That’s rational or cognitive thinking. Bad decisions come from failings of the human brain or cognitive biases. The bad news is that you will repeat the same mistakes. The good news is that you can find a pattern in your errors to recognise and deal with your primary biases. Here’s how you can improve your thinking and take better decisions for success.
- Short cuts for your lazy brain
Most recurring biases come from the biggest strength of your brain, which is also its defining limitation. Your brain can cut through the clutter of information in the modern world and focus on one or two pieces that you require to cross the road, finish a project, speak to someone etc. The brain wants to avoid effort and exhaustion from taking too many decisions. Thus it loves shortcuts. At work, it is simply easier to listen to your manager than to question the instruction. It is easier to apply to the same companies on campus, as your classmates, than to make an independent choice.
Robert Cialdini calls these the principles of Authority and Social Proof in his six principles of persuasion. Instead, ask yourself if you would have made the same decisions without the external influence. On the other hand because of the Paradox of Choice, you will freeze and not take a decision in time if you have multiple projects or jobs to choose from. Hence marketers offer you just two or three choices where possible, to get you to buy faster. Use this limitation of your brain to reduce multiple choices amongst projects or job offers to just two based on say location or salary. Then choose either one to go for a good decision that works out, over a great decision that is too late.
Over 80% of the people in any group will believe themselves to be better than average at work, more intelligent than average or better looking than average. Average being 50%, many people would be wrong. The brain tends to have misplaced faith in its ability to make a better decision about hiring someone or choosing a supplier and tends to discount the impact of chance on intended outcome. These biases are Overestimation and Illusion of Control. Thus the new hire or partnership will often fail. If you recognise a pattern of failure in your independent decisions, seek external inputs, perspectives and views that differ from your own before you decide.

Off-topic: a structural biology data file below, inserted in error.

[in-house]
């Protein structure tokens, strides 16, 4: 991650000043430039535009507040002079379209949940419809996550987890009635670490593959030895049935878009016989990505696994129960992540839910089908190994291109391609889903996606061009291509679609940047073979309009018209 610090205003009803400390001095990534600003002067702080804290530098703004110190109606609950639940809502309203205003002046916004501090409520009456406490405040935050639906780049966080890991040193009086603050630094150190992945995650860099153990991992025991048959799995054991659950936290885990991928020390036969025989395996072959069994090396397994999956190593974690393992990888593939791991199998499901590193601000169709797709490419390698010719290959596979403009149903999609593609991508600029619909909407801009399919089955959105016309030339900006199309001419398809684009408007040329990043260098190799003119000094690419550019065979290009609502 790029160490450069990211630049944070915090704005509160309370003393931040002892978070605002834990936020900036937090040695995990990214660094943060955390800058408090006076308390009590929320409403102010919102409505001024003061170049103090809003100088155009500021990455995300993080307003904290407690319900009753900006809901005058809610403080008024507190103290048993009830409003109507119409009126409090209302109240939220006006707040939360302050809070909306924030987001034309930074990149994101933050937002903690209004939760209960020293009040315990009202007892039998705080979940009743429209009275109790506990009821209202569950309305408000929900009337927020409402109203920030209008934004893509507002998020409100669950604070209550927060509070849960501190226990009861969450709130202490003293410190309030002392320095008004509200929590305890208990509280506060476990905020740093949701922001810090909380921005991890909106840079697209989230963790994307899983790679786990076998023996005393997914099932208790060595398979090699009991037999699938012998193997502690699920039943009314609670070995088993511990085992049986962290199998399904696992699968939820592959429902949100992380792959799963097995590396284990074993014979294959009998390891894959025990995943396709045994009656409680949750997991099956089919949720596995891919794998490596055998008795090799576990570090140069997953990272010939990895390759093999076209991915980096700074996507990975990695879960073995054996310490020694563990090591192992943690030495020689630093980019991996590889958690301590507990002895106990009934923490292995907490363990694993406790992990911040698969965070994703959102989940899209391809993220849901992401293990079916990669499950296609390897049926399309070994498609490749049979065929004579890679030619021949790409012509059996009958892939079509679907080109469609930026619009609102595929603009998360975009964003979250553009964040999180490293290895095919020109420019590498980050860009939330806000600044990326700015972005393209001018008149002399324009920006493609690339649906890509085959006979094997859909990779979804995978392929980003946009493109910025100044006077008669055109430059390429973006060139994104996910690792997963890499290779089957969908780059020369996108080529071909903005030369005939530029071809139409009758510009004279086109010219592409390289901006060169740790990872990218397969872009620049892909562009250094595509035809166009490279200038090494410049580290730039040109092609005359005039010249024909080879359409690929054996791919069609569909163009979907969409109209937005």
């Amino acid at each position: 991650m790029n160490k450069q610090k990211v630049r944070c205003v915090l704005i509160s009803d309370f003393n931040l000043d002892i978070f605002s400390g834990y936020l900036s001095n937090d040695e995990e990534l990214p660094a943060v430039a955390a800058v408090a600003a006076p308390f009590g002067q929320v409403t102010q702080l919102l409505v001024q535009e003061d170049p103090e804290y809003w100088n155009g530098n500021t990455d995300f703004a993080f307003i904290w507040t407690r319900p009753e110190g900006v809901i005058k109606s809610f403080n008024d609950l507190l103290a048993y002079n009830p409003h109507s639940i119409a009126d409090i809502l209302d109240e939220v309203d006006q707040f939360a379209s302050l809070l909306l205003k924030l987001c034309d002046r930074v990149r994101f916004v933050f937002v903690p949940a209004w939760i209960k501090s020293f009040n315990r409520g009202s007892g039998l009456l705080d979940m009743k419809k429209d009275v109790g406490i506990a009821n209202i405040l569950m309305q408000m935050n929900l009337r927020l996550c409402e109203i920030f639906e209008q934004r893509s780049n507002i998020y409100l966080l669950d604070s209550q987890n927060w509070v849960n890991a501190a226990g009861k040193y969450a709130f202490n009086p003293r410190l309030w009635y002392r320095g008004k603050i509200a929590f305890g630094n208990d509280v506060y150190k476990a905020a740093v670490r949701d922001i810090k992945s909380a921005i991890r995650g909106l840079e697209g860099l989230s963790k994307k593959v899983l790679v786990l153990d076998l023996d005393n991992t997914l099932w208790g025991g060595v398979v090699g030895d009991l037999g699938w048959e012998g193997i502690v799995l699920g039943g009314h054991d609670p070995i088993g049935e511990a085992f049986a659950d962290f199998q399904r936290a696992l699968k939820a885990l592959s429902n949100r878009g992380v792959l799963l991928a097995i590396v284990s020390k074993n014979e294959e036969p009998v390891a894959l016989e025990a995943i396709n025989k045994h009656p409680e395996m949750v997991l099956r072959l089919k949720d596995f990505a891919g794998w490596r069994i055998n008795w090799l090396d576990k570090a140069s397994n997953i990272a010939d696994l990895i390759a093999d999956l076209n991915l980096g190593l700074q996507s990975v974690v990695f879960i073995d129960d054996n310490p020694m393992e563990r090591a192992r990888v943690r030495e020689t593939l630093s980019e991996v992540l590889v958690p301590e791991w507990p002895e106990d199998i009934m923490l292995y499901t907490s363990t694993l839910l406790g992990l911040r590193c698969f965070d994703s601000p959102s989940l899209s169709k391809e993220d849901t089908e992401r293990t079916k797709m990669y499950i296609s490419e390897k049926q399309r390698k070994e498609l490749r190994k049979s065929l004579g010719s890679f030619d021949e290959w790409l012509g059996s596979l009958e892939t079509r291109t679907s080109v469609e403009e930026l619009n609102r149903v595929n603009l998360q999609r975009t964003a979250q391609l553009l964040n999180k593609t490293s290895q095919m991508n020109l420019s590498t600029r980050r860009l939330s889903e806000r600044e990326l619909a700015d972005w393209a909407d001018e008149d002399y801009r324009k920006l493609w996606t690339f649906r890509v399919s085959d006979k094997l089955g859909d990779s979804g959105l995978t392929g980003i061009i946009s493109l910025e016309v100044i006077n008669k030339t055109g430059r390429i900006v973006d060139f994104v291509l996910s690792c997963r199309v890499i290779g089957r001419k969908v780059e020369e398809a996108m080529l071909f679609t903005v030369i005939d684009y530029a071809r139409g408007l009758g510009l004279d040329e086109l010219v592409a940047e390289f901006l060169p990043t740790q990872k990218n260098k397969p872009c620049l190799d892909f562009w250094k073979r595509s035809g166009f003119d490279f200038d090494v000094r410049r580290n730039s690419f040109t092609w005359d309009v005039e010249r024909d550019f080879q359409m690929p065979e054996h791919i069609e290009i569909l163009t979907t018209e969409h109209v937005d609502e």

- Force fit and comparisons
Confirmation bias is an easy shortcut to use to avoid thinking. If you have designed a new product and there is mixed feedback from customers, you will choose to consider the data that is positive and fits with your design thinking and ignore the rest as exceptions. Thus, you will take a wrong decision while choosing a job offer with a company you like or holding on to a wrong share in the stock market.
Similarly, Availability bias anchors us to the first or most available information. We then forcibly compare every new information in relation to the current one. Thus you will choose a project or a new job or a team member that looks better than your current one even though your choice is terrible compared to the what could be available. A variation of this is the principle of Scarcity when marketers or your team leader creates and anchors you to an artificial shortage or deadline for a quicker decision that may not be good for you. Seek more data and pay special attention to new and negative data.